3. False assumptions that cuts to prevention, security, police and other safety programs can be shifted to outside agencies with no adverse impact to the schools. When eliminating security staff and school-based police officers, boards and administrators are often quick to claim there will be no harm done, as principals will simply call the local police and get the same service. Cuts to prevention programs are often justified with the expectation that community-based and social service agencies will pick up the load. Such assumptions fail to recognize that the elimination of these programs shift safety from a proactive to reactive posture within the district. These decisions also fail to recognize that police, social service and community-based agencies are facing staff and programmatic budget cuts just like education agencies, so their capacity to take on the school district's burden will be minimal or nonexistent.
  4. A tunnel-vision focus on education reform and accountability, which has shifted education leaders' focus away from school safety. The political and administrative pressures associated with improving test scores, debating and implementing education reform strategies, and meeting other state and federal expectations has forced many educators and legislators to take their eyes off the ball of school safety. Absent a series of high profile incidents resulting in heightened parent and/or media attention, the bulk of conversation and lobbying within and outside of the education community has focused on policy and funding needs for academics, not school safety. Each of these dynamics, taken individually, is challenging in itself. Collectively, they form a perfect storm that is putting school safety in serious jeopardy.

Assessing the Damage

Teacher David Benke and Colorado and Deer Creek Middle School Assistant Principal Becky Brown

The unanticipated costs of this reduction and/or elimination of prevention, security, and preparedness staff and programs will most likely include: Elimination of programs and staff that create a framework for school safety and prevention efforts. A recent report, "School Security Budget Cuts," by the U.S. Department of Education found, "Programs being cut include Student Assistance Programs, Youth Development Programs and Professional Development Programs. Staff members are being laid off, including SROs, nurses, counselors/ psychologists, teachers and custodians." All of these programs and professionals contribute to a safe and healthy environment, with mitigated potential hazards and threats.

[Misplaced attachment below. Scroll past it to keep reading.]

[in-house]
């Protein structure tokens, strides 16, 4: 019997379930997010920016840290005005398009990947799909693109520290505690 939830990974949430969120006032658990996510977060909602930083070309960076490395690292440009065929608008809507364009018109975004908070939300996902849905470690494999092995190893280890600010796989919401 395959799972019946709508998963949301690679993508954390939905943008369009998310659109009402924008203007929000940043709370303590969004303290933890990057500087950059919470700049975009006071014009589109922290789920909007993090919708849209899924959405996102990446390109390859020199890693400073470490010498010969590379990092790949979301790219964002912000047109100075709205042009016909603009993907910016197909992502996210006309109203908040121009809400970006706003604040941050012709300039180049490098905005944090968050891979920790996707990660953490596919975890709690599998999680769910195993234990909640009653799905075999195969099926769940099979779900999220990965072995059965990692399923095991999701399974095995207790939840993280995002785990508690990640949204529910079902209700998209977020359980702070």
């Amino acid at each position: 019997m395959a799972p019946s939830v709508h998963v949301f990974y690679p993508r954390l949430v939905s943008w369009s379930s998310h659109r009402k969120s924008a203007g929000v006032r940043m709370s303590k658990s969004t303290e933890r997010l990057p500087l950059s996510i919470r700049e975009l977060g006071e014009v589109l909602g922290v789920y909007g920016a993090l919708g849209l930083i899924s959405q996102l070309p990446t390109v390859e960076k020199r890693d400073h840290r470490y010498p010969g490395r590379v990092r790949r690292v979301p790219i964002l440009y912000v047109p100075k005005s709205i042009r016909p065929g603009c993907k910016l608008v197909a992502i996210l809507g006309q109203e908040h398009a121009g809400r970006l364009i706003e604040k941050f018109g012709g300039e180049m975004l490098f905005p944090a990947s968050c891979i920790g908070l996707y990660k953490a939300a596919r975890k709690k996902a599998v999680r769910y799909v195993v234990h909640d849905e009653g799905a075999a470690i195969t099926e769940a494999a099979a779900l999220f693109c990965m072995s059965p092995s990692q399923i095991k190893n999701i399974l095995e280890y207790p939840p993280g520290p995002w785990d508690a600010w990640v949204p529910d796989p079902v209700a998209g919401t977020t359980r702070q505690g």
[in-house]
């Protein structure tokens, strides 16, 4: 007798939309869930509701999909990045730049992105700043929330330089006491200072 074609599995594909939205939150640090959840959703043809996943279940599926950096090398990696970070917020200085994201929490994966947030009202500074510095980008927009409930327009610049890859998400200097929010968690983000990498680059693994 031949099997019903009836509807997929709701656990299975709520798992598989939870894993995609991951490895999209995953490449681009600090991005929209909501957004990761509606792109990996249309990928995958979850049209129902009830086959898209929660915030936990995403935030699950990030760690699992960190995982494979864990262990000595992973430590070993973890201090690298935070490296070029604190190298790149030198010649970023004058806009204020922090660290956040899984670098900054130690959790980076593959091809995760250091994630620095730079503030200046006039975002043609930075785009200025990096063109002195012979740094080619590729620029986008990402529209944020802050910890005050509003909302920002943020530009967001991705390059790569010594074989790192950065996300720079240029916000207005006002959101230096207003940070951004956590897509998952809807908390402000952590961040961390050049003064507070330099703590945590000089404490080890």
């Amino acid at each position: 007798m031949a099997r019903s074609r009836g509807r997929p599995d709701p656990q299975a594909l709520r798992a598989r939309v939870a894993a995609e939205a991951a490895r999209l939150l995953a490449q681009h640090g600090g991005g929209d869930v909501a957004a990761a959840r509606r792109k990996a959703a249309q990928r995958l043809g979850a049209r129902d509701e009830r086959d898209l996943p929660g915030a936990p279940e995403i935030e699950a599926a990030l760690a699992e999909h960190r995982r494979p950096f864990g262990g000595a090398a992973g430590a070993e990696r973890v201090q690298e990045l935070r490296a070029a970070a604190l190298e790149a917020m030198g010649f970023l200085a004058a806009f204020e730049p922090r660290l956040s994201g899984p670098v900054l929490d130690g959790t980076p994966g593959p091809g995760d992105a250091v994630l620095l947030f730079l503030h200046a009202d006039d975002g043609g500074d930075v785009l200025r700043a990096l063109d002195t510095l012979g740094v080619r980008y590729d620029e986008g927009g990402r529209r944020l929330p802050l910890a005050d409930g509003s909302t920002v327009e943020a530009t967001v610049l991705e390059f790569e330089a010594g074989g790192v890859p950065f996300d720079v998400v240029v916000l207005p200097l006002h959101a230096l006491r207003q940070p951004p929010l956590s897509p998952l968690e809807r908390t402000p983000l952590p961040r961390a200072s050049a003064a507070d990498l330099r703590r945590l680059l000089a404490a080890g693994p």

Increase in behavior problems and security incidents. The Department of Education report confirmed what school safety specialists have been seeing anecdotally in recent years: "Some respondents indicated their school security departments have been more active due to an increase in student behavioral problems attributed to reductions in staff and programs." A shift from proactive prevention and security efforts to reactive, crisis-driven interventions triaged by an overworked, smaller staff. This translates to a decreased quantity and quality of services. A reduction in professional development programs also puts schools at risk for decreased awareness and preparedness for crisis prevention and emergency response. The bottom line: A growing number of schools and administrators, already used to doing "more with less," fear they will now be doing "nothing with nothing" for school safety.

Preventing and Repairing Damage

Eventually, we will recover from this current economic crisis. It will take time, hard work, and focused energies. There are still many things school leaders can do to keep schools safe during tight budget times:

1. Focus on what you can do, not what you can't do.  e anxiety and depression associated with school budget cuts can easily become contagious. Uncertainty leads to fear, panic and depression. Reframing the focus and conversation on what can be done to keep schools safe, even during tough times, must be a top priority.